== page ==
The Voyage (Oct. 1970)
When we are launched at birth, like little boats,
Upon life’s ocean, we are safe within
The harbour walls of home, and learn the skills
Of seamanship in sheltered waters; but
Anon and willy-nilly we must face
The storms and hazards of the open sea.
It is a lonely and a frightening voyage;
The boats so small and frail, the sea so strong;
So little help we get or we can give,
And so inadequate our power, it seems,
To contact those around us.
If we steer
By the fixed stars then we shall keep on course,
But if, driven by storms, the stars obscured,
We drift with wind and current, we are lost.
We see the older boats beside us dip
Lower and lower, battling with the waves
Until, despite our arms outstretched to help,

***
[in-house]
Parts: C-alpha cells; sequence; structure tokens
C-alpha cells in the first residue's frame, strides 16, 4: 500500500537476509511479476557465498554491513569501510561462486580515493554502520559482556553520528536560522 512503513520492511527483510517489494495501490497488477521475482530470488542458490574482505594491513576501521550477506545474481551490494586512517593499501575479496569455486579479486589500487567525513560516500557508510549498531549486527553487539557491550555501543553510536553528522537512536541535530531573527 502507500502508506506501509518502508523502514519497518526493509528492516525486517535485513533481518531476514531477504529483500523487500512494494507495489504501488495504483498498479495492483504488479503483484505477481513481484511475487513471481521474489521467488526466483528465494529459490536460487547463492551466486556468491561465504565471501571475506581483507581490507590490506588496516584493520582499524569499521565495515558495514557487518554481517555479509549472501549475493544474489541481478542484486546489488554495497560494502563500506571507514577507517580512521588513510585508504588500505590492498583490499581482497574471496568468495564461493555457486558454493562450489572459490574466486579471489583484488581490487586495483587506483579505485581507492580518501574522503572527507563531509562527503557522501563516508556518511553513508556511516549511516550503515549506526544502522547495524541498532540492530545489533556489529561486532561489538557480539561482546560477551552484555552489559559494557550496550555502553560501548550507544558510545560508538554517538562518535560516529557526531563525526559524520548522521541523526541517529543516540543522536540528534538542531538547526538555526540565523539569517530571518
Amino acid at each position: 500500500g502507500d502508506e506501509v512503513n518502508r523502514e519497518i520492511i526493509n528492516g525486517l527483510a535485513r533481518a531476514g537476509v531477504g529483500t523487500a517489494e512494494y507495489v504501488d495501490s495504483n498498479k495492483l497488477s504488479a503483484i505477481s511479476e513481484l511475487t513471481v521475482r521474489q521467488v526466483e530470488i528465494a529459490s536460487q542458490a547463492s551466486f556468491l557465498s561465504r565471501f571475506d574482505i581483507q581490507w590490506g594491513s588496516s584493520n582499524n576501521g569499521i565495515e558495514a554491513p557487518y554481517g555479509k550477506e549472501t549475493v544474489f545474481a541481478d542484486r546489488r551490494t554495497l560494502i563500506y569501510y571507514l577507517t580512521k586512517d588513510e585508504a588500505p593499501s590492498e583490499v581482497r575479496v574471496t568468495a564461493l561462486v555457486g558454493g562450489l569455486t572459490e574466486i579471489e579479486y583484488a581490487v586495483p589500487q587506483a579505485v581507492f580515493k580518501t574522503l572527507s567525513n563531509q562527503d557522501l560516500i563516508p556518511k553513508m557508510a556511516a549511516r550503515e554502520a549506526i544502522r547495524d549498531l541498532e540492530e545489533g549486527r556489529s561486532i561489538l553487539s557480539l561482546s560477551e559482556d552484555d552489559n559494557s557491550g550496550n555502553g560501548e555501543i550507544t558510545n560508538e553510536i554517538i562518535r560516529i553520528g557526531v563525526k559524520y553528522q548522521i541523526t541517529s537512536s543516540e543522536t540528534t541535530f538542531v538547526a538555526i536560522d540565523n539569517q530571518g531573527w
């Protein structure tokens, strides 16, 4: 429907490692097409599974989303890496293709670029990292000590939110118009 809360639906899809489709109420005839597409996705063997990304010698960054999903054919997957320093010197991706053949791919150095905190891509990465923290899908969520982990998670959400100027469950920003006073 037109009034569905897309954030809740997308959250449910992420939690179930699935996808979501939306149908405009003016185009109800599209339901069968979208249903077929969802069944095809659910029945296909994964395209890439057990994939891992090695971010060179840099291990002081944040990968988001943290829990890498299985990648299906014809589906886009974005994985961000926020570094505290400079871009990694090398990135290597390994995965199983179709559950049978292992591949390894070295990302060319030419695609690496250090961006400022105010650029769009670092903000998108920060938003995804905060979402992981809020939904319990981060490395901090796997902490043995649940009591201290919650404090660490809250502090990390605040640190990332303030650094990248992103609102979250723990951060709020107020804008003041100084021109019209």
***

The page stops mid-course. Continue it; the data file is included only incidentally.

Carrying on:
They sink to rest upon the ocean bed.
And what the purpose of our voyage may be
We do not know, although we feel a sense
Of purpose in our lives, even at times
A unity with sea and sky and stars.
But this we know – and this our guarantee
Of every individual’s worth – we know
Though countless millions sailed before our birth
And millions more will sail after we die,
Yet each one and each journey is unique.
Meg Rugg-Easey Oct. 1970